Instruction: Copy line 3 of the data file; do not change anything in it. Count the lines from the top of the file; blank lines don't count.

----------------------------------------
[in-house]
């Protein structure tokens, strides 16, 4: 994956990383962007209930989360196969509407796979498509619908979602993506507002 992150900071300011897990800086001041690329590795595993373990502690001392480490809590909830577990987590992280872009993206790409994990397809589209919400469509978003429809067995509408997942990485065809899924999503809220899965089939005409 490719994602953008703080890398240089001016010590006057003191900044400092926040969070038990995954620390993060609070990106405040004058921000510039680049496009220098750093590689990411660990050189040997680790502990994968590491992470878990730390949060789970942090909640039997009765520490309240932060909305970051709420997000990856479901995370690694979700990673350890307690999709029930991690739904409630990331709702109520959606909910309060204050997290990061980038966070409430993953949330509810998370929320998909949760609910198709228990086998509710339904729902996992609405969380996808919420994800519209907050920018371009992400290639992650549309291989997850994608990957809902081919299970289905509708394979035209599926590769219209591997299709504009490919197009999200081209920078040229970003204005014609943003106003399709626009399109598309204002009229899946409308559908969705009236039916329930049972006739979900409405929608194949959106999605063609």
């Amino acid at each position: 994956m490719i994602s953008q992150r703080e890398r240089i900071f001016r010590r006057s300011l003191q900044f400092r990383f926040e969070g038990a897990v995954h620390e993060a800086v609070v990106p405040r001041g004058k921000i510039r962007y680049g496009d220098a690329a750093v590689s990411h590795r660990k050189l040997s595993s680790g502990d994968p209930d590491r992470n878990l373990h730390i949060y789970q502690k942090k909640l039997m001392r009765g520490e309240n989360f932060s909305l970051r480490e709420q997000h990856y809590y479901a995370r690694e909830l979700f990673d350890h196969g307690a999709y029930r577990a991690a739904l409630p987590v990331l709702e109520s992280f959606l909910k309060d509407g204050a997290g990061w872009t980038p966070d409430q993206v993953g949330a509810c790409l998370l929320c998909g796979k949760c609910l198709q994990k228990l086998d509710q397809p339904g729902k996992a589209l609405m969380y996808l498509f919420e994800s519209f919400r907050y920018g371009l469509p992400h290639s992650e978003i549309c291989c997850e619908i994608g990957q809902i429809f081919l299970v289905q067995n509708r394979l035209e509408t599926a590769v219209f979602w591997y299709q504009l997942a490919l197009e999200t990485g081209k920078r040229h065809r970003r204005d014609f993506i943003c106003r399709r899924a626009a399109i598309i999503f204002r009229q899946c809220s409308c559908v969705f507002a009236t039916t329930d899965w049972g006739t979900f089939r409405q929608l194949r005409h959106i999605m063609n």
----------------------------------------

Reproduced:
């Amino acid at each position: 994956m490719i994602s953008q992150r703080e890398r240089i900071f001016r010590r006057s300011l003191q900044f400092r990383f926040e969070g038990a897990v995954h620390e993060a800086v609070v990106p405040r001041g004058k921000i510039r962007y680049g496009d220098a690329a750093v590689s990411h590795r660990k050189l040997s595993s680790g502990d994968p209930d590491r992470n878990l373990h730390i949060y789970q502690k942090k909640l039997m001392r009765g520490e309240n989360f932060s909305l970051r480490e709420q997000h990856y809590y479901a995370r690694e909830l979700f990673d350890h196969g307690a999709y029930r577990a991690a739904l409630p987590v990331l709702e109520s992280f959606l909910k309060d509407g204050a997290g990061w872009t980038p966070d409430q993206v993953g949330a509810c790409l998370l929320c998909g796979k949760c609910l198709q994990k228990l086998d509710q397809p339904g729902k996992a589209l609405m969380y996808l498509f919420e994800s519209f919400r907050y920018g371009l469509p992400h290639s992650e978003i549309c291989c997850e619908i994608g990957q809902i429809f081919l299970v289905q067995n509708r394979l035209e509408t599926a590769v219209f979602w591997y299709q504009l997942a490919l197009e999200t990485g081209k920078r040229h065809r970003r204005d014609f993506i943003c106003r399709r899924a626009a399109i598309i999503f204002r009229q899946c809220s409308c559908v969705f507002a009236t039916t329930d899965w049972g006739t979900f089939r409405q929608l194949r005409h959106i999605m063609n």